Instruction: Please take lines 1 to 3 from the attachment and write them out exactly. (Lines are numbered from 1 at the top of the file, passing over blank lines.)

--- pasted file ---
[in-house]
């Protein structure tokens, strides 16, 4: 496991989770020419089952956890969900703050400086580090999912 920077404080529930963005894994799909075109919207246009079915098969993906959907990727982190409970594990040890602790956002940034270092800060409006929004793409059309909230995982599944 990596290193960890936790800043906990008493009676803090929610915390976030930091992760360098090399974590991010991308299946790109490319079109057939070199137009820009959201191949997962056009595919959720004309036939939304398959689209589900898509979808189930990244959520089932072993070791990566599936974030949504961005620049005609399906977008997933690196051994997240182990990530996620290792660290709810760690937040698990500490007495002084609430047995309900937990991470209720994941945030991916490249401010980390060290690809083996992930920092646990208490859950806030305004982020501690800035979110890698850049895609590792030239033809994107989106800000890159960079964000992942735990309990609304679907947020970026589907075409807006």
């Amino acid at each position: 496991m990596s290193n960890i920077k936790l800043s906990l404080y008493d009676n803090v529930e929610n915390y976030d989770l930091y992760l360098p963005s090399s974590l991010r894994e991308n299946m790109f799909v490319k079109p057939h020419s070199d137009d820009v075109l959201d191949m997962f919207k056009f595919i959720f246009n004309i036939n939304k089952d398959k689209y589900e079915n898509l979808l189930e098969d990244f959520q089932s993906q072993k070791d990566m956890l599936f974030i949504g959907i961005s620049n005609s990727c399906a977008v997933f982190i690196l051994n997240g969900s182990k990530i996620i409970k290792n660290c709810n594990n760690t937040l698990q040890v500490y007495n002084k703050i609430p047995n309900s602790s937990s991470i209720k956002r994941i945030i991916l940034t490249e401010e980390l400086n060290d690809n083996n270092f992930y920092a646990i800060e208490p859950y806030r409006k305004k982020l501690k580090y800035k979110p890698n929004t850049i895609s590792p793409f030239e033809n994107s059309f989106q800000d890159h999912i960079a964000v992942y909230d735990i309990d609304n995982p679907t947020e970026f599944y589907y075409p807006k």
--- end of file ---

[in-house]
């Protein structure tokens, strides 16, 4: 496991989770020419089952956890969900703050400086580090999912 920077404080529930963005894994799909075109919207246009079915098969993906959907990727982190409970594990040890602790956002940034270092800060409006929004793409059309909230995982599944 990596290193960890936790800043906990008493009676803090929610915390976030930091992760360098090399974590991010991308299946790109490319079109057939070199137009820009959201191949997962056009595919959720004309036939939304398959689209589900898509979808189930990244959520089932072993070791990566599936974030949504961005620049005609399906977008997933690196051994997240182990990530996620290792660290709810760690937040698990500490007495002084609430047995309900937990991470209720994941945030991916490249401010980390060290690809083996992930920092646990208490859950806030305004982020501690800035979110890698850049895609590792030239033809994107989106800000890159960079964000992942735990309990609304679907947020970026589907075409807006």
């Amino acid at each position: 496991m990596s290193n960890i920077k936790l800043s906990l404080y008493d009676n803090v529930e929610n915390y976030d989770l930091y992760l360098p963005s090399s974590l991010r894994e991308n299946m790109f799909v490319k079109p057939h020419s070199d137009d820009v075109l959201d191949m997962f919207k056009f595919i959720f246009n004309i036939n939304k089952d398959k689209y589900e079915n898509l979808l189930e098969d990244f959520q089932s993906q072993k070791d990566m956890l599936f974030i949504g959907i961005s620049n005609s990727c399906a977008v997933f982190i690196l051994n997240g969900s182990k990530i996620i409970k290792n660290c709810n594990n760690t937040l698990q040890v500490y007495n002084k703050i609430p047995n309900s602790s937990s991470i209720k956002r994941i945030i991916l940034t490249e401010e980390l400086n060290d690809n083996n270092f992930y920092a646990i800060e208490p859950y806030r409006k305004k982020l501690k580090y800035k979110p890698n929004t850049i895609s590792p793409f030239e033809n994107s059309f989106q800000d890159h999912i960079a964000v992942y909230d735990i309990d609304n995982p679907t947020e970026f599944y589907y075409p807006k």